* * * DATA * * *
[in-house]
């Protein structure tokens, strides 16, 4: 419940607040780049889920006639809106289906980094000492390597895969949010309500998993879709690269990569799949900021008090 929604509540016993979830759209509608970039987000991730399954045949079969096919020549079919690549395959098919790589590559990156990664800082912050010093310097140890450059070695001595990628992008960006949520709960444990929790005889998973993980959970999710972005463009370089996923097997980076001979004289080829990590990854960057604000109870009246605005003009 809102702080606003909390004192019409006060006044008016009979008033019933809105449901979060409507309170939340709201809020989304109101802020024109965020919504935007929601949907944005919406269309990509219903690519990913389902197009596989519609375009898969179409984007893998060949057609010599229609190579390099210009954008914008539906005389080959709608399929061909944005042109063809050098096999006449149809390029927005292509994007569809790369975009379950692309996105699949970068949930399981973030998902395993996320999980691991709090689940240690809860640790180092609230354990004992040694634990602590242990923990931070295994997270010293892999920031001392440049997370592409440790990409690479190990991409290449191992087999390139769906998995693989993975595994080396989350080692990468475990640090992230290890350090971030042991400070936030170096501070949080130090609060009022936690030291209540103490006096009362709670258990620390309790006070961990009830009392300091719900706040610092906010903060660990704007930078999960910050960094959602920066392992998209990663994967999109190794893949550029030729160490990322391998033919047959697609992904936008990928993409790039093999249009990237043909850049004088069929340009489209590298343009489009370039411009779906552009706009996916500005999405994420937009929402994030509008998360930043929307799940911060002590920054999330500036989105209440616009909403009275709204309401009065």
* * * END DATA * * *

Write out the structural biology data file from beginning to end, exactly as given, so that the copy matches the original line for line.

[in-house]
């Protein structure tokens, strides 16, 4: 419940607040780049889920006639809106289906980094000492390597895969949010309500998993879709690269990569799949900021008090 929604509540016993979830759209509608970039987000991730399954045949079969096919020549079919690549395959098919790589590559990156990664800082912050010093310097140890450059070695001595990628992008960006949520709960444990929790005889998973993980959970999710972005463009370089996923097997980076001979004289080829990590990854960057604000109870009246605005003009 809102702080606003909390004192019409006060006044008016009979008033019933809105449901979060409507309170939340709201809020989304109101802020024109965020919504935007929601949907944005919406269309990509219903690519990913389902197009596989519609375009898969179409984007893998060949057609010599229609190579390099210009954008914008539906005389080959709608399929061909944005042109063809050098096999006449149809390029927005292509994007569809790369975009379950692309996105699949970068949930399981973030998902395993996320999980691991709090689940240690809860640790180092609230354990004992040694634990602590242990923990931070295994997270010293892999920031001392440049997370592409440790990409690479190990991409290449191992087999390139769906998995693989993975595994080396989350080692990468475990640090992230290890350090971030042991400070936030170096501070949080130090609060009022936690030291209540103490006096009362709670258990620390309790006070961990009830009392300091719900706040610092906010903060660990704007930078999960910050960094959602920066392992998209990663994967999109190794893949550029030729160490990322391998033919047959697609992904936008990928993409790039093999249009990237043909850049004088069929340009489209590298343009489009370039411009779906552009706009996916500005999405994420937009929402994030509008998360930043929307799940911060002590920054999330500036989105209440616009909403009275709204309401009065």